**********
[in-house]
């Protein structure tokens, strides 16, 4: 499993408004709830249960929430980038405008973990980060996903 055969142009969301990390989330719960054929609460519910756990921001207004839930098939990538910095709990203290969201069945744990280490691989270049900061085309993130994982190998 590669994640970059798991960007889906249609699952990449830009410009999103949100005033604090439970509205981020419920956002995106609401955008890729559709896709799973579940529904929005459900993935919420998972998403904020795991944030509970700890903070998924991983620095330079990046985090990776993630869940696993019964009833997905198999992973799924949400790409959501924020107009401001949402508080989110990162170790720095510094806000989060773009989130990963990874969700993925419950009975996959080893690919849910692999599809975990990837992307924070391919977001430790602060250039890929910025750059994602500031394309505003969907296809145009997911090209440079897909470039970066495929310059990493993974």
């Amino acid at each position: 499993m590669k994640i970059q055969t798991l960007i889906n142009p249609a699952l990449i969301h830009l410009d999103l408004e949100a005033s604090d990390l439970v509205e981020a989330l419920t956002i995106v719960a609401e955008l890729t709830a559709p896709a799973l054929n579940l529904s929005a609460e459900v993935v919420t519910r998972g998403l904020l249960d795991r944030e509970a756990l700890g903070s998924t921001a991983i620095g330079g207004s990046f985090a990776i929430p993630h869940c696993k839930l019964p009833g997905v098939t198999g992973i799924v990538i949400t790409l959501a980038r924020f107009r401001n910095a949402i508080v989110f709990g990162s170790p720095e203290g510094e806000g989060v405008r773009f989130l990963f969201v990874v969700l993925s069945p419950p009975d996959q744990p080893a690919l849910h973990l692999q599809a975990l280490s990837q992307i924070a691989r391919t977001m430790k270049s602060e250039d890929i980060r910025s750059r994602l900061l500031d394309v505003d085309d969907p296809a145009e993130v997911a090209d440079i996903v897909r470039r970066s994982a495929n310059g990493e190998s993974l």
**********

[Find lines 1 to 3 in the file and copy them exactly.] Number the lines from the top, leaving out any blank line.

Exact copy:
[in-house]
């Protein structure tokens, strides 16, 4: 499993408004709830249960929430980038405008973990980060996903 055969142009969301990390989330719960054929609460519910756990921001207004839930098939990538910095709990203290969201069945744990280490691989270049900061085309993130994982190998 590669994640970059798991960007889906249609699952990449830009410009999103949100005033604090439970509205981020419920956002995106609401955008890729559709896709799973579940529904929005459900993935919420998972998403904020795991944030509970700890903070998924991983620095330079990046985090990776993630869940696993019964009833997905198999992973799924949400790409959501924020107009401001949402508080989110990162170790720095510094806000989060773009989130990963990874969700993925419950009975996959080893690919849910692999599809975990990837992307924070391919977001430790602060250039890929910025750059994602500031394309505003969907296809145009997911090209440079897909470039970066495929310059990493993974």
């Amino acid at each position: 499993m590669k994640i970059q055969t798991l960007i889906n142009p249609a699952l990449i969301h830009l410009d999103l408004e949100a005033s604090d990390l439970v509205e981020a989330l419920t956002i995106v719960a609401e955008l890729t709830a559709p896709a799973l054929n579940l529904s929005a609460e459900v993935v919420t519910r998972g998403l904020l249960d795991r944030e509970a756990l700890g903070s998924t921001a991983i620095g330079g207004s990046f985090a990776i929430p993630h869940c696993k839930l019964p009833g997905v098939t198999g992973i799924v990538i949400t790409l959501a980038r924020f107009r401001n910095a949402i508080v989110f709990g990162s170790p720095e203290g510094e806000g989060v405008r773009f989130l990963f969201v990874v969700l993925s069945p419950p009975d996959q744990p080893a690919l849910h973990l692999q599809a975990l280490s990837q992307i924070a691989r391919t977001m430790k270049s602060e250039d890929i980060r910025s750059r994602l900061l500031d394309v505003d085309d969907p296809a145009e993130v997911a090209d440079i996903v897909r470039r970066s994982a495929n310059g990493e190998s993974l």